South Korea’s largest cryptocurrency exchange is helping millions of users to use cryptocurrency at restaurants, cafes, clothing stores, and offline shops.
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Bithumb, South Korea’s largest cryptocurrency exchange, is on a mission to drastically improve the adoption of digital currencies in the country and evolve into a bank-like business to ensure its users can use cryptocurrencies with ease, like cash.
Kiosks, ATMs, and Major Integrations
In 2018, within a four-month period, Bithumb has secured partnerships with the country’s third largest e-commerce platform, WeMakePrice, and the biggest local hotel booking platform, Yeogi Eottae. Both platforms are expected to integrate all 13 cryptocurrencies listed on the Bithumb cryptocurrency trading platform such as ICON, Bitcoin, Ethereum, Ripple, and Bitcoin Cash within the year.
In an interview with Yonhap, a mainstream media outlet in South Korea, a Bithumb spokesperson stated that the company is currently working with many of the leading companies and online businesses in South Korea apart from WeMakePrice and Yeogi Eottae to assist large-scale businesses in accepting cryptocurrencies.
“Bithumb is currently in talks with a variety of large businesses to ensure users can utilize cryptocurrencies like Bitcoin and Ethereum anywhere with ease, like in Japan.”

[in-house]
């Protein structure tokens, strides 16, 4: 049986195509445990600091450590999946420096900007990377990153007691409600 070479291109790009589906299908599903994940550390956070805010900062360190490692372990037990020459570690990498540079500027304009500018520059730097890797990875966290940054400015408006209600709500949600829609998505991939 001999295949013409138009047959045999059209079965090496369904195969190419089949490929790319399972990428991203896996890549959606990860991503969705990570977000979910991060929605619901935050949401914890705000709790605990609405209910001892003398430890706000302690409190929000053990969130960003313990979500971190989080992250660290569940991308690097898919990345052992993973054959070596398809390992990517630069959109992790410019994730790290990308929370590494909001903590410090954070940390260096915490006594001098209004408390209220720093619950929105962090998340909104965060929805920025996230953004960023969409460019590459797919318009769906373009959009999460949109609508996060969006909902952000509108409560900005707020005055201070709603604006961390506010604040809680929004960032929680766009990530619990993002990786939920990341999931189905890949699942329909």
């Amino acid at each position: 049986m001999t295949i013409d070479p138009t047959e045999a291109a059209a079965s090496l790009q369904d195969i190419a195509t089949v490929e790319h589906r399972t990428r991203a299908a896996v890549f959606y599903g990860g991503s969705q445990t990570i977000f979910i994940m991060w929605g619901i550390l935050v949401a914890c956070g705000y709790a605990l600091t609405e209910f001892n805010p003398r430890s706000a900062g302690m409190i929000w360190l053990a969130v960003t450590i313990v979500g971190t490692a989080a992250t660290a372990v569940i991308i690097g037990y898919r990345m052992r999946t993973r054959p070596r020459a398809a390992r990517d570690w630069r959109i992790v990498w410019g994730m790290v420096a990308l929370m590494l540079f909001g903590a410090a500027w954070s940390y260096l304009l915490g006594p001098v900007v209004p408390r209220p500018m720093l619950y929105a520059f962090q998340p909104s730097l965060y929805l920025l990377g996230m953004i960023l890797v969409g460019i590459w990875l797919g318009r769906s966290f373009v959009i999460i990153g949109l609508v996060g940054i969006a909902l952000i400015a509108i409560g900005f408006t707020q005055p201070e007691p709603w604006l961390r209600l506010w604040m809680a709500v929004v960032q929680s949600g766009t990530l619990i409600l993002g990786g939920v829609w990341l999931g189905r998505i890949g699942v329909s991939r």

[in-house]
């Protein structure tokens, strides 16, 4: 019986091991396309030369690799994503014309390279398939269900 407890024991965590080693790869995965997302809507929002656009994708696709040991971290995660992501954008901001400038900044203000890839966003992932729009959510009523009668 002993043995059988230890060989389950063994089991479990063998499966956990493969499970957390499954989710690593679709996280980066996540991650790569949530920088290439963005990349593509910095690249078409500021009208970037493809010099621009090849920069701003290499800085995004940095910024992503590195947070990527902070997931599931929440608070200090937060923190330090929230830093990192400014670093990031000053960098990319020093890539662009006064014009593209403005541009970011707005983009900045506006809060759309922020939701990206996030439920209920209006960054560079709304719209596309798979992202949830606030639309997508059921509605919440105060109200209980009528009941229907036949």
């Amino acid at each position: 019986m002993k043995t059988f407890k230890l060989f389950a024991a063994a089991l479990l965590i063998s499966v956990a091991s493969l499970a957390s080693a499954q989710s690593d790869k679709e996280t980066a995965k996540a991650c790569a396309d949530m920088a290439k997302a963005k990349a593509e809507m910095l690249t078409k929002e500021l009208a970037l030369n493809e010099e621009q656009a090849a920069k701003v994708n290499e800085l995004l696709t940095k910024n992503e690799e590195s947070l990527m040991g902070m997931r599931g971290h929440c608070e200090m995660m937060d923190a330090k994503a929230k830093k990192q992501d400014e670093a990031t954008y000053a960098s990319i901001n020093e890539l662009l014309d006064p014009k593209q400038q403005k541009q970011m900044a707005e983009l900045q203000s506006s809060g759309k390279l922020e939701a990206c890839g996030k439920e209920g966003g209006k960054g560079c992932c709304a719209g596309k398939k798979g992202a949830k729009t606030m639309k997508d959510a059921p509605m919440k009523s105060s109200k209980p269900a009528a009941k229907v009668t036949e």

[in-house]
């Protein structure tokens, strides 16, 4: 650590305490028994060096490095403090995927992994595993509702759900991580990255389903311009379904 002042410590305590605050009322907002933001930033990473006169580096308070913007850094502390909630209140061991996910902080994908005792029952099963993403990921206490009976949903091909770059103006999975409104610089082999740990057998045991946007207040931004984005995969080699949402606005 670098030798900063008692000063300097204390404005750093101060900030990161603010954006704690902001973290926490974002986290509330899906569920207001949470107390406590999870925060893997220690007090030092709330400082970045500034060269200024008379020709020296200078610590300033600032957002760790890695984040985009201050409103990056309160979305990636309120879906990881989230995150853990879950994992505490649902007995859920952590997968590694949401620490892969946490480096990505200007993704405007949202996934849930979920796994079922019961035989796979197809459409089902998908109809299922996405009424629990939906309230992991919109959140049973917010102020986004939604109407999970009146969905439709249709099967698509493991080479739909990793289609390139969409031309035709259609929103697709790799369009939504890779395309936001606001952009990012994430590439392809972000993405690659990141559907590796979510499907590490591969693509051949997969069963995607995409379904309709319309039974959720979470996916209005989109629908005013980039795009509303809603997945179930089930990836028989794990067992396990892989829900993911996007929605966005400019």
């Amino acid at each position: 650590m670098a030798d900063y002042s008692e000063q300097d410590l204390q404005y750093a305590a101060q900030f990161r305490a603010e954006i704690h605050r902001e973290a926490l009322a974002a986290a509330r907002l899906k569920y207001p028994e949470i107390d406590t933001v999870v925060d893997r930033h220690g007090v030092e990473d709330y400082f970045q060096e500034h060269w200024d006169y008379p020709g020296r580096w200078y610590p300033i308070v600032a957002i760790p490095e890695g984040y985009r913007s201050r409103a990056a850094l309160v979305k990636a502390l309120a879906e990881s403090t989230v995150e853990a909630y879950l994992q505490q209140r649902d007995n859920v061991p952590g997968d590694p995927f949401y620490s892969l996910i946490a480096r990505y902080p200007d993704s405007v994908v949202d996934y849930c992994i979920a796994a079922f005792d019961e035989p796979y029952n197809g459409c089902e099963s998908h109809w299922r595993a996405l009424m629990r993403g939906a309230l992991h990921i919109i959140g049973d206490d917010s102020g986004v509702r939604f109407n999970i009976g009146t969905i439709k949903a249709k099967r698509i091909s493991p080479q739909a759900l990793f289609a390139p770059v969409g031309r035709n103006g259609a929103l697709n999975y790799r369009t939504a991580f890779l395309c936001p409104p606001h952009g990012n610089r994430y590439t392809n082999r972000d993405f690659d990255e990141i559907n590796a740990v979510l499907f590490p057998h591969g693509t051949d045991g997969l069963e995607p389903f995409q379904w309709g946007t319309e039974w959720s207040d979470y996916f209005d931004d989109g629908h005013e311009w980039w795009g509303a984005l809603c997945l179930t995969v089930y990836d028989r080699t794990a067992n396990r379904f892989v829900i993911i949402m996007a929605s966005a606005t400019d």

In an interview with HanKyoReh, another major newspaper in South Korea, Bithumb said that it has partnered with WeMakePrice to eliminate intermediaries like banks and financial service providers for merchants.
"We're integrating cryptocurrencies to eliminate intermediaries like credit card systems and allow consumers to transact directly.”
Subsequent to securing these two important partnerships, Bithumb revealed on March 10 that it has entered the cryptocurrency kiosk industry to supply fast food chains, restaurants, cafes, and malls with cryptocurrency-accepting kiosks and ATMs.
A statement released by Bithumb read:
"The entry into the kiosk business is meaningful to provide substantial benefits and low-cost rental services to small business owners. We will continue to work in various industries based on Blockchain technology. We will continue to provide opportunities to provide total solutions for small businesses through our partnership.”
Previously, some local businesses like Coinplug, a Tim Draper-backed cryptocurrency wallet and payment processing company, attempted to popularize cryptocurrency ATMs to increase the liquidity of digital assets and ease the process of purchasing and selling cryptocurrencies for beginner users.
Coinplug withdrew its Bitcoin ATMs from two locations in Seoul due to lack of demand for the ATMs and the high cost of operating the machines. One of the two Coinplug Bitcoin ATMs was located in Cafe Sedona in Coex, the largest mall in Seoul. The cafe gained popularity amongst local cryptocurrency enthusiasts and eventually began to host Bitcoin meetups and conferences due to the presence of the Bitcoin ATM.